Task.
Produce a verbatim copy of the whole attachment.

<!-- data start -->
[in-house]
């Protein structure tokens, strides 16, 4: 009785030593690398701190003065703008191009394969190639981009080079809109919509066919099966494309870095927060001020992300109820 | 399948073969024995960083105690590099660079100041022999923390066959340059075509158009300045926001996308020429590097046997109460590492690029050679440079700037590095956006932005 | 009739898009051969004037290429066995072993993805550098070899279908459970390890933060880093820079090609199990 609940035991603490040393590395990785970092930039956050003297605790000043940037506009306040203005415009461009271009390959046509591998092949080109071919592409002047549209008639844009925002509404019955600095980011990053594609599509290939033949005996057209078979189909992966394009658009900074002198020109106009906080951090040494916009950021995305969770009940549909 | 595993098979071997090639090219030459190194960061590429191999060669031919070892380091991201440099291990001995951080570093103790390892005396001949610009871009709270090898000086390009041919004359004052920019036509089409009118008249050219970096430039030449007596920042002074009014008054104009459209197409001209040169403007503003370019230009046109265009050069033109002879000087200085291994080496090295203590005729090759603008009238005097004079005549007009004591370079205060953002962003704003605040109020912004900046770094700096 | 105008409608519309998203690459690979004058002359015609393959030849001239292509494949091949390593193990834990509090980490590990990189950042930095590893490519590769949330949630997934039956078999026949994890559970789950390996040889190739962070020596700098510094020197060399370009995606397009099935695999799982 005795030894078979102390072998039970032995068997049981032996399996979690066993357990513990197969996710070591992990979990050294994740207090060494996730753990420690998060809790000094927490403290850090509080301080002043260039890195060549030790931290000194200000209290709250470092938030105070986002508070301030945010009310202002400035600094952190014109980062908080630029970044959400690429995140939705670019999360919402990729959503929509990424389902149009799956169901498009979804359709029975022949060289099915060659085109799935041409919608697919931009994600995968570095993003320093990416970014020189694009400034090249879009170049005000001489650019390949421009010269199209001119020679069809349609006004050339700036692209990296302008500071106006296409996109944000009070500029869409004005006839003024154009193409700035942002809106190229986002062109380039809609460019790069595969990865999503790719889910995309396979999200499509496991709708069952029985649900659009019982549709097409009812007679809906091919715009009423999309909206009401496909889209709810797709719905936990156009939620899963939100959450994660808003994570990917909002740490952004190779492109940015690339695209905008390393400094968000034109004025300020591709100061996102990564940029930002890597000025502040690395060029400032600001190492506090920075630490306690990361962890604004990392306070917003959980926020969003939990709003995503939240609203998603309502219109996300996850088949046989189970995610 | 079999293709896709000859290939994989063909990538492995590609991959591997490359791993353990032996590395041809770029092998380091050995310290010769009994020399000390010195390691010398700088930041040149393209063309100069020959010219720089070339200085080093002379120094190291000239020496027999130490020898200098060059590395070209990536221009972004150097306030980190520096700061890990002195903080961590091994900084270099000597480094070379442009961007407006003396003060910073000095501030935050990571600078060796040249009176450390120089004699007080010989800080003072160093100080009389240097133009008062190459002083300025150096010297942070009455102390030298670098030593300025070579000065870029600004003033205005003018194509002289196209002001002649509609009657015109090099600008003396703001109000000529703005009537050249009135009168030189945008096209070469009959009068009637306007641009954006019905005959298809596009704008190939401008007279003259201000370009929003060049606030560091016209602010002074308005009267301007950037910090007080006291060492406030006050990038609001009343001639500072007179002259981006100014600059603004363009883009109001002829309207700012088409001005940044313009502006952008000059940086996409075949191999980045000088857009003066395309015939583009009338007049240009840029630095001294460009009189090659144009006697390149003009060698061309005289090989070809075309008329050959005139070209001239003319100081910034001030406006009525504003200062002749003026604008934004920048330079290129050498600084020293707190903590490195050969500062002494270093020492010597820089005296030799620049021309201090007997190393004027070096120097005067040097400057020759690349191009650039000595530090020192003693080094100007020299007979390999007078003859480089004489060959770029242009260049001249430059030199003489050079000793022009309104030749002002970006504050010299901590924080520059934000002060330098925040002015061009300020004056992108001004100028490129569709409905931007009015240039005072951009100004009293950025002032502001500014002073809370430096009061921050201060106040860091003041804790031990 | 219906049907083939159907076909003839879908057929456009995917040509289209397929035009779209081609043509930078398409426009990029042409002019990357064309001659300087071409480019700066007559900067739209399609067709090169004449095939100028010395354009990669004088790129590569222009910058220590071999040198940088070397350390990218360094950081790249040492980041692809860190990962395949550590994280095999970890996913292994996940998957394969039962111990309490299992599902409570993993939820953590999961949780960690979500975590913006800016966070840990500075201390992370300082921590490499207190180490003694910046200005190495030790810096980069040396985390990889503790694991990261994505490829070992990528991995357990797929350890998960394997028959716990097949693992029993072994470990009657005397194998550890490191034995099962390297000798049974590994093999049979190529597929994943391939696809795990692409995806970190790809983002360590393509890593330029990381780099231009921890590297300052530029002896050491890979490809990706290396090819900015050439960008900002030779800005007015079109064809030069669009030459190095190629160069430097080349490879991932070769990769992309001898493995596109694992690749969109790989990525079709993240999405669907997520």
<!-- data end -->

[in-house]
């Protein structure tokens, strides 16, 4: 009785030593690398701190003065703008191009394969190639981009080079809109919509066919099966494309870095927060001020992300109820 | 399948073969024995960083105690590099660079100041022999923390066959340059075509158009300045926001996308020429590097046997109460590492690029050679440079700037590095956006932005 | 009739898009051969004037290429066995072993993805550098070899279908459970390890933060880093820079090609199990 609940035991603490040393590395990785970092930039956050003297605790000043940037506009306040203005415009461009271009390959046509591998092949080109071919592409002047549209008639844009925002509404019955600095980011990053594609599509290939033949005996057209078979189909992966394009658009900074002198020109106009906080951090040494916009950021995305969770009940549909 | 595993098979071997090639090219030459190194960061590429191999060669031919070892380091991201440099291990001995951080570093103790390892005396001949610009871009709270090898000086390009041919004359004052920019036509089409009118008249050219970096430039030449007596920042002074009014008054104009459209197409001209040169403007503003370019230009046109265009050069033109002879000087200085291994080496090295203590005729090759603008009238005097004079005549007009004591370079205060953002962003704003605040109020912004900046770094700096 | 105008409608519309998203690459690979004058002359015609393959030849001239292509494949091949390593193990834990509090980490590990990189950042930095590893490519590769949330949630997934039956078999026949994890559970789950390996040889190739962070020596700098510094020197060399370009995606397009099935695999799982 005795030894078979102390072998039970032995068997049981032996399996979690066993357990513990197969996710070591992990979990050294994740207090060494996730753990420690998060809790000094927490403290850090509080301080002043260039890195060549030790931290000194200000209290709250470092938030105070986002508070301030945010009310202002400035600094952190014109980062908080630029970044959400690429995140939705670019999360919402990729959503929509990424389902149009799956169901498009979804359709029975022949060289099915060659085109799935041409919608697919931009994600995968570095993003320093990416970014020189694009400034090249879009170049005000001489650019390949421009010269199209001119020679069809349609006004050339700036692209990296302008500071106006296409996109944000009070500029869409004005006839003024154009193409700035942002809106190229986002062109380039809609460019790069595969990865999503790719889910995309396979999200499509496991709708069952029985649900659009019982549709097409009812007679809906091919715009009423999309909206009401496909889209709810797709719905936990156009939620899963939100959450994660808003994570990917909002740490952004190779492109940015690339695209905008390393400094968000034109004025300020591709100061996102990564940029930002890597000025502040690395060029400032600001190492506090920075630490306690990361962890604004990392306070917003959980926020969003939990709003995503939240609203998603309502219109996300996850088949046989189970995610 | 079999293709896709000859290939994989063909990538492995590609991959591997490359791993353990032996590395041809770029092998380091050995310290010769009994020399000390010195390691010398700088930041040149393209063309100069020959010219720089070339200085080093002379120094190291000239020496027999130490020898200098060059590395070209990536221009972004150097306030980190520096700061890990002195903080961590091994900084270099000597480094070379442009961007407006003396003060910073000095501030935050990571600078060796040249009176450390120089004699007080010989800080003072160093100080009389240097133009008062190459002083300025150096010297942070009455102390030298670098030593300025070579000065870029600004003033205005003018194509002289196209002001002649509609009657015109090099600008003396703001109000000529703005009537050249009135009168030189945008096209070469009959009068009637306007641009954006019905005959298809596009704008190939401008007279003259201000370009929003060049606030560091016209602010002074308005009267301007950037910090007080006291060492406030006050990038609001009343001639500072007179002259981006100014600059603004363009883009109001002829309207700012088409001005940044313009502006952008000059940086996409075949191999980045000088857009003066395309015939583009009338007049240009840029630095001294460009009189090659144009006697390149003009060698061309005289090989070809075309008329050959005139070209001239003319100081910034001030406006009525504003200062002749003026604008934004920048330079290129050498600084020293707190903590490195050969500062002494270093020492010597820089005296030799620049021309201090007997190393004027070096120097005067040097400057020759690349191009650039000595530090020192003693080094100007020299007979390999007078003859480089004489060959770029242009260049001249430059030199003489050079000793022009309104030749002002970006504050010299901590924080520059934000002060330098925040002015061009300020004056992108001004100028490129569709409905931007009015240039005072951009100004009293950025002032502001500014002073809370430096009061921050201060106040860091003041804790031990 | 219906049907083939159907076909003839879908057929456009995917040509289209397929035009779209081609043509930078398409426009990029042409002019990357064309001659300087071409480019700066007559900067739209399609067709090169004449095939100028010395354009990669004088790129590569222009910058220590071999040198940088070397350390990218360094950081790249040492980041692809860190990962395949550590994280095999970890996913292994996940998957394969039962111990309490299992599902409570993993939820953590999961949780960690979500975590913006800016966070840990500075201390992370300082921590490499207190180490003694910046200005190495030790810096980069040396985390990889503790694991990261994505490829070992990528991995357990797929350890998960394997028959716990097949693992029993072994470990009657005397194998550890490191034995099962390297000798049974590994093999049979190529597929994943391939696809795990692409995806970190790809983002360590393509890593330029990381780099231009921890590297300052530029002896050491890979490809990706290396090819900015050439960008900002030779800005007015079109064809030069669009030459190095190629160069430097080349490879991932070769990769992309001898493995596109694992690749969109790989990525079709993240999405669907997520």